Megan and Heidi. The bland blonde pair who could all too easily be mistaken for twins, they surprised Brian and Greg when they said they weren't siblings. They ran a highly unimpressive first leg as well, and were seconds away from outright elimination had they not caught the ride to Pisac by seconds. As it was, they were too lucky to survive the first leg relatively unscathed. Megan claims to have a fear of flying, but we've had three flights now (counting the connection on the American east coast), and that fear hasn't shown yet. A bluff, maybe? How far will they go? On the assumption that Megan's phobia is fake, we have to see whether this team will struggle with stick shift the way two all-girl teams have done in the past (Meredith and Maria just last season, and Heather and Eve back in Season 3). That might kill them quickly, but only if they make it across the Atlantic. Out in the third leg, probably.
Uchenna and Joyce. You have to pity these two. Sacked by Enron and WorldCom, and luckless with two attempts at IVF. In fact, they're running this Race so that they can raise money for a third shot. While I like teams that have a purpose and focus, it is a little questionable whether they will release the Chip and Kim vibes of Season 5. And perhaps more importantly, whether they will be as powerful a team as Chip and Kim. Somehow I doubt it, but make no mistake, they will be having bags of fun as the trip unfolds. How far will they go? With Chip and Kim, this writer predicted heartbreak in Asia in the last elimination. I'll go out on a limb and guess the same with this team, and hope this time I won't be wrong.
Ray and Deana. After the nightmare that was Jonathan Baker last season, many viewers fear that Ray will be very much a repeat performance of the obnoxious asshat. Even though the early signs at the Detour may lend some credence to that claim, I don't think Ray is that bad, because he actually did have a point, and it would appear he actually tried to help but acknowledged he couldn't. That was very unlike Jonathan, to say the least. Certainly Ray is competitive and that gets on Deana's nerves from time to time, and that could either cause their combustion as a team or carry them through long enough to see the latter legs. How far will they go? This is a tough one, but they are not that likely to be the next team to go because they just look too good for that. But there will probably be enough bickering among to make sure they are the second last team to be eliminated, at best. And I think that is just where they will end up.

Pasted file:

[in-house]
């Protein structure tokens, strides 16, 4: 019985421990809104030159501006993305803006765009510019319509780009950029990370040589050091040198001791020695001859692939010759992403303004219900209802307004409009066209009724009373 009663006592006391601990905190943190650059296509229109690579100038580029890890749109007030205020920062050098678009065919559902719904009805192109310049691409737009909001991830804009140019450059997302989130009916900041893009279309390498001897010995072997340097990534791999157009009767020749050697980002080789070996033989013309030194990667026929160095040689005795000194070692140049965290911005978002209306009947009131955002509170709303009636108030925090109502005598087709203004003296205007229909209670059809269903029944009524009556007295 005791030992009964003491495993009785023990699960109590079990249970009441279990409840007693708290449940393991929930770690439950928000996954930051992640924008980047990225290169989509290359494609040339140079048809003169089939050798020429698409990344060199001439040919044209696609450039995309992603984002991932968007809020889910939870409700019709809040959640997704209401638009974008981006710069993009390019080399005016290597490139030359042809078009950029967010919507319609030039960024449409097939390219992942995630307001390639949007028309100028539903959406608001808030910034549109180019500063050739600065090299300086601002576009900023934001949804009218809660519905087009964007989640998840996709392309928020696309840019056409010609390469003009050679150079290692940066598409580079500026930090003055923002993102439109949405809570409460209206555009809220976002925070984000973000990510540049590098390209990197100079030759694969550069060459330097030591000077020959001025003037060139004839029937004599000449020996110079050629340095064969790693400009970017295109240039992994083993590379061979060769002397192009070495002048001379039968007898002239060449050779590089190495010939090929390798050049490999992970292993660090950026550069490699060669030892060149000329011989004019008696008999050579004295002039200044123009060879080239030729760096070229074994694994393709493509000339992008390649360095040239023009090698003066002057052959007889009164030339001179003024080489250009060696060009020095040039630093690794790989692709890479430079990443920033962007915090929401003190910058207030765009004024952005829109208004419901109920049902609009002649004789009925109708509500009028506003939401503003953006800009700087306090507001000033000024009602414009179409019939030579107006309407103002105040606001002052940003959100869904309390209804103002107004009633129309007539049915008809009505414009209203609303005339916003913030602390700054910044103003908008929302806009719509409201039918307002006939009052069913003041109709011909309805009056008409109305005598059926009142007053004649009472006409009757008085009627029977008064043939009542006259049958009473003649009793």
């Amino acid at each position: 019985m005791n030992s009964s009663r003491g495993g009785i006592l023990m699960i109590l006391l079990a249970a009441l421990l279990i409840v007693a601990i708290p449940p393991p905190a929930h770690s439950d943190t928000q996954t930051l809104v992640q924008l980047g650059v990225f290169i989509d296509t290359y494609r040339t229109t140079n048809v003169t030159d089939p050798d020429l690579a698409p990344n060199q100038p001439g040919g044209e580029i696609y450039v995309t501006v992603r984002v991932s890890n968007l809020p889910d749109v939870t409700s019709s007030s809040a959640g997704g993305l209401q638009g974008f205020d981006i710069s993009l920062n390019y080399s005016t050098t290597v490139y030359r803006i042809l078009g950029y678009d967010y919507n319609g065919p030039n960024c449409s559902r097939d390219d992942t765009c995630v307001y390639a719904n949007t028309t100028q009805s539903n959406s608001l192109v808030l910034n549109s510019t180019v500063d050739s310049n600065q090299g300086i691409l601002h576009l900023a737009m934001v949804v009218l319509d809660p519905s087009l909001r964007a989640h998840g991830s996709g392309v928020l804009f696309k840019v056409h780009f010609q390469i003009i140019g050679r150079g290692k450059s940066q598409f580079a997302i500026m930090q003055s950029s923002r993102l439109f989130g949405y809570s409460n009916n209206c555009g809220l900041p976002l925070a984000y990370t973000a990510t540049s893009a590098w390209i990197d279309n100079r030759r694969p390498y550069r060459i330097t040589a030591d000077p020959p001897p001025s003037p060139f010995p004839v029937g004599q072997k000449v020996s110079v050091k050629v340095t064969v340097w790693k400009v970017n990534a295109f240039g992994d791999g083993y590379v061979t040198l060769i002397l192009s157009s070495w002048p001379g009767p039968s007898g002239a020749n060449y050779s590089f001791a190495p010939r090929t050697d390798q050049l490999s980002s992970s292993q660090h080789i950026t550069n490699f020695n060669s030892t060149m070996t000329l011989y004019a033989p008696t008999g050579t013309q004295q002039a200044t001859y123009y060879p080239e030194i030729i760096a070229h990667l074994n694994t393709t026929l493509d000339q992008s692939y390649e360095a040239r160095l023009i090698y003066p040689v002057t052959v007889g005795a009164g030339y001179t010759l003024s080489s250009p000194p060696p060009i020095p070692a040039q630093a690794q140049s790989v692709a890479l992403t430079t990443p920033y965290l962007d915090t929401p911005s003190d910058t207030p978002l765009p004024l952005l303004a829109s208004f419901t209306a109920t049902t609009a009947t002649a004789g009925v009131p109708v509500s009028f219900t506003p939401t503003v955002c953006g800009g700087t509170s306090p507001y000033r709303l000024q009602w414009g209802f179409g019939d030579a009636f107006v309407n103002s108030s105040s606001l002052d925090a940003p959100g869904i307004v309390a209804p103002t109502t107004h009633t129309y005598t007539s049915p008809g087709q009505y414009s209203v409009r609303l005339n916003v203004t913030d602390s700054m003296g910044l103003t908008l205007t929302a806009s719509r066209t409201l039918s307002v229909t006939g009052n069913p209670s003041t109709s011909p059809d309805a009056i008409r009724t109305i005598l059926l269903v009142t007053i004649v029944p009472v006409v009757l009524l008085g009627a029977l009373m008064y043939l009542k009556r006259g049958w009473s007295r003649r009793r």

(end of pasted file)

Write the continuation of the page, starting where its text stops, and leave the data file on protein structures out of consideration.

Meredith and Gretchen. Every time we are led to believe the oldies will fade out fast. Every time they prove us wrong long enough to see out four legs. With the notable exception of Teri and Ian, who actually came in second, however, it is always a matter of time before the old legs wobble and the fatigue gives trouble. But with this team, we may actually have a point. They couldn't run five blocks without some serious panting, even if we are talking about Peru, which is a country of some elevation. And this was only the first leg. Not a good sign. How far will they go? They aren't my bet for improving on the oldies' "fourth out" record, and if anything I don't even think they will match it. Barring a calamity from another team, they could well go off next week - and for a change the fans may not actually mind too much.
Lynn and Alex. Ah, the gay boys. Derogatory? Discriminatory? Well, you cannot blame me if they seem to be wanting to live up to all the stereotypes. Team Guido from Season 1 ran a good race and earned plenty of grudging respect from people who hated the fact they were alive all the way to the final leg. Reichen and Chip from Season 4 were childish at times with their antics, but none of those antics had anything to do with homosexual stereotypes - it was just alpha-male personality. But Lynn and Alex just do not look like they have it in them to run the race properly. Which is, therefore, to say that they will get found out rather quickly and get dumped to the tail end. How far will they go? Don't expect them to survive past the halfway mark, and even if they do, a push for the Final Three is unlikely given the other contenders.